Thanks to you all for having spared no efforts to successfully conclude the activity.
This ceremony gives me also the opportunity to recall that Italy and the Italian Development Cooperation remain fully committed to preserving and promoting Lebanese cultural heritage. Through the Cultural Heritage and Urban Development program, we support many projects in this sector at a number of archaeological sites in Lebanon for a value of 12 million euros. Italian contributions and technical assistance have resulted in significant restoration projects, such as the Tomb of Tyre and the complete renovation of a floor of the National Museum of Beirut.
Our commitment to the conservation and management of Lebanese Cultural Heritage responds to two goals.
The first, preserving what belongs to humankind for the present and future generations. Cultural Heritage, worldwide and here, is an identity value for the nation. The richer is the cultural heritage of a nation the stronger and more resilient is its people.
The second, restoration and promotion of architectural heritage can be a driver for local economic development, increasing the quality of communities’ life, thus contributing to the prosperity of the entire country.
I am proud to say that, thanks to the relentless work of the Italian Agency and DGA, and CDR, by 2022, all the restoration projects within the Cultural Heritage and Urban Development program will be taken to their conclusion, and the monuments will be returned to the full administration and management of the competent Lebanese Authorities. Some of the projects are completed, such as Baalbeck Serail, and Saida Land Castle, while others such as Baalbeck Archaeological Site and Tyre will be completed before the end of the year.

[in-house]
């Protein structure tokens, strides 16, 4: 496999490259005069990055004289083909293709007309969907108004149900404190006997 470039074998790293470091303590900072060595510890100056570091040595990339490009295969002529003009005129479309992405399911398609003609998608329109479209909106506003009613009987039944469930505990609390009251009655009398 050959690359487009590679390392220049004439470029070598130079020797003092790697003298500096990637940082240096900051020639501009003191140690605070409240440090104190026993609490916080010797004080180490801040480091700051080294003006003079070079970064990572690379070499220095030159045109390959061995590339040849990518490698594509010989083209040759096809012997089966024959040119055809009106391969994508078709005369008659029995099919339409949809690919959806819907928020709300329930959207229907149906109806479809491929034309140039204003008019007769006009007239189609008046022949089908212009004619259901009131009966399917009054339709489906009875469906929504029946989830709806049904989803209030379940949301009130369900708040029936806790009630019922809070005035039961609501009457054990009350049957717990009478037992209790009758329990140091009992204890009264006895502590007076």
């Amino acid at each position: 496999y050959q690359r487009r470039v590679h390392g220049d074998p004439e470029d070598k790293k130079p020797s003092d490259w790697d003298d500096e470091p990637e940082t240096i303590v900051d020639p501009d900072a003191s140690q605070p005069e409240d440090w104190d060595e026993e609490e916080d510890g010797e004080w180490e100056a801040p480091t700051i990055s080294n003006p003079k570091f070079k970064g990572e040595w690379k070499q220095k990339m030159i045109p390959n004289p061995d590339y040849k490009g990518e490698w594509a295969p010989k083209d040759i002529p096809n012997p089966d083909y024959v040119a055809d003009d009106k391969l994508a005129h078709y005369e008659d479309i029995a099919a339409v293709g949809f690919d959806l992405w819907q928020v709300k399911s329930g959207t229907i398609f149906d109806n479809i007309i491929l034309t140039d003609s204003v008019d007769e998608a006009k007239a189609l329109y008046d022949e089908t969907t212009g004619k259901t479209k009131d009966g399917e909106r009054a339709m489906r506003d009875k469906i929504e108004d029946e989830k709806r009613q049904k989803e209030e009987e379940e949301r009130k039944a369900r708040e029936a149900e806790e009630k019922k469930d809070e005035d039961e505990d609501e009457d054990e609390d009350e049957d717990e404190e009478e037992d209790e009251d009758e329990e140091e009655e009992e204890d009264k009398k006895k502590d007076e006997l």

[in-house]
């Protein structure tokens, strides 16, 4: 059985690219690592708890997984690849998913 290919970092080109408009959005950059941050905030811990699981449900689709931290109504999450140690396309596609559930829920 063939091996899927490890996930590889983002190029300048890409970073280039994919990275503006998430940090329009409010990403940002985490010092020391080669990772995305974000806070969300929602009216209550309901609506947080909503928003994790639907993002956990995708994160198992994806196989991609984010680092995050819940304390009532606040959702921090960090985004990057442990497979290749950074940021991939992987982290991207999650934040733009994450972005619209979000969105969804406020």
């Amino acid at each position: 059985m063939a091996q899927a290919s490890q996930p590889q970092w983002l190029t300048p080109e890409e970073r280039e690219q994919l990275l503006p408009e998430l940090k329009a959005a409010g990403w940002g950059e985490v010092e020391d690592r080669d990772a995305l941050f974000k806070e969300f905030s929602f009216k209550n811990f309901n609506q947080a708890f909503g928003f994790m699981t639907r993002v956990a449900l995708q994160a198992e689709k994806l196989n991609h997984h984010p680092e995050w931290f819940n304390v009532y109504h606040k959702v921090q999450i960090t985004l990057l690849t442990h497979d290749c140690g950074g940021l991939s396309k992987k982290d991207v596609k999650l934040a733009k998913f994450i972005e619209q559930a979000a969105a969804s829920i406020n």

Concluding my speech, I hope that the Shamaa Castle project will represent a model for the cultural and economic development of the area and a driver for promoting sustainable tourism and job creation. I hope that this restored site can be enjoyed by the population and seen as a symbol of the friendship between Italy and Lebanon.”
For his part, Mortada praised the dear friendly Italian state, “which has never failed to support the Lebanese people in all fields,” stressing that culture and national heritage have always had special attention from the Italian government.
“Our meeting today in the sanctuary of a landmark of human heritage linked to heavenly missions bears witness to the barbarism of the Zionist entity, which did not spare these landmarks the toll of its destruction machine, not once, but successively, in flagrant violation of all international conventions aimed at protecting the world and historical heritage,” Mortada said.
He praised “the depth of the Lebanese-Italian relations, which extend to all sectors,” and said: “Preserving the human and cultural heritage remains one of the priorities of cooperation between the two countries to highlight the importance of dialogue among civilizations and to promote culture in all its forms.”